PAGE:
Genre, Themes, History: This is a fiction novel that deals with witches, witchcraft, folklore, Buddhist teachings, and fortune telling, among many other things. Eileen has traveled to the Canary Islands in order to do research for a book on witchcraft she hopes to publish in order to secure her tenure. She not only ends up learning about witchcraft and meeting real witches, but she also becomes entangled in the lives of a few of the locals, and before she knows it she is investigating a potential murder. Plus, there is Ivan, the on again/off again boyfriend that she left back home in San Francisco. Both Ivan and Alfredo, the older man she meets on the Canary Islands, try to win Eileen's affection with charm and money. But she finds herself more drawn to the young Luis, who has neither. And then there is the bitter but worn out Sabrina who tells of a different side to Alfredo, but she hasn't exactly been the most innocent person either. Eileen enters a small community where everyone has their secrets, but they all seem to want to share them with her and have her in their lives. And she hopes to uncover enough of them that will both bring people together and allow the restless spirits of the dead to have some peace. 

My Verdict: It is an interesting premise: a Chinese-American professor with some knowledge of witchcraft goes to the Canary Islands to research the subject, and ends up using what she knows and what she learns to help the people she meets. I just wish it was executed better. The dialogue is often awkward and much of the plot is either confusing because of the timeline, or unbelievable. It was one of those stories where I found myself saying "of course" quite a bit. Of course Eileen knows Spanish. Of course a rich older man wants her. Of course another rich older man also wants her. Of course a young furniture maker also wants her. Of course she gets to say in other people's houses for a seemingly indefinite amount of time. Of course people just open up to her and tell her everything. You get the idea. On the other hand, what I did enjoy are the characters and the settings. Also, when Yip describes the travel to and from certain locations, I could only be reminded of some of my own trips and how sometimes just getting to a location was enough to drain your energy before you can do what you set out to do. 

Favorite Moment: When Eileen is able to explore Alfredo's castle and its many rooms.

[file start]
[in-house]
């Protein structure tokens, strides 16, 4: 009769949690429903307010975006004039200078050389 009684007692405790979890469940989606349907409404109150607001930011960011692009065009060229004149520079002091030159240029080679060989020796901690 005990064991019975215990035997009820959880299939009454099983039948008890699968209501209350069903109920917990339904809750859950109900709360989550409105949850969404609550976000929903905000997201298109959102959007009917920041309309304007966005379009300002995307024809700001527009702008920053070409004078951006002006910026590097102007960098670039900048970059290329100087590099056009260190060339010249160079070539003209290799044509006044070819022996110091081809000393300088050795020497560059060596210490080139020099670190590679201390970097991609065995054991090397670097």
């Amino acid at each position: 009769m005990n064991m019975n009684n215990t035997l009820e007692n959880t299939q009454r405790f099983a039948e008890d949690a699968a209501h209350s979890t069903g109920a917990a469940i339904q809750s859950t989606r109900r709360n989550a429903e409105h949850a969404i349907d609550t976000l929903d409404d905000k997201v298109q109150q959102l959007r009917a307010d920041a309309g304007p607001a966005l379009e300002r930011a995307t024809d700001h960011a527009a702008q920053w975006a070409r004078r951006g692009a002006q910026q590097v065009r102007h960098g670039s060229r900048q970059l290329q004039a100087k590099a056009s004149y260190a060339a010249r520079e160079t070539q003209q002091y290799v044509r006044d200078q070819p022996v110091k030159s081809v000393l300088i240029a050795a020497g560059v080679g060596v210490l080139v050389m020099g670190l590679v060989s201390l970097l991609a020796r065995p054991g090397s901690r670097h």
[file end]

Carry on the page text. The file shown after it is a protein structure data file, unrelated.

Favorite Character: This is hard. They were all at least a little irritating to me at one point or another. So I think I'll just walk away from this section, something I rarely do.

Recommended Reading: I do recommend Yip's previous novel, Secret of a Thousand Beauties. Although I did have some of the same issues with it that I do with The Witch's Market, I feel like it is a stronger novel with a better storyline.    

Friday, December 11, 2015

Contemporary Fiction: Signs Preceding the End of the World by Yuri Herrera

Yuri Herrera's Signs Preceding the End of the World is a Spanish-language work translated into English by Lisa Dilman. I first took notice of the work after it was nominated for a Goodreads Choice Award for the Best Fiction category, although sadly it did not make it to the final round. Only a 107 pages long, it is a story that packs in a lot in a small amount of words.

The Situation: Makina has decided to cross over into the U.S. from Mexico in search of her brother, who crossed over some time before. She is not sure what would happen to her job at the switchboard while she is gone, as she is the only one who can switch between the different languages and dialects with ease. But she is set on crossing over, and her mother Cora has handed her a message to give to her brother once she sees him. After meeting up with various "businessmen" with whom Makina knows how to converse, who have interests of their own as far as her trip, she heads out with vague directions and not many supplies.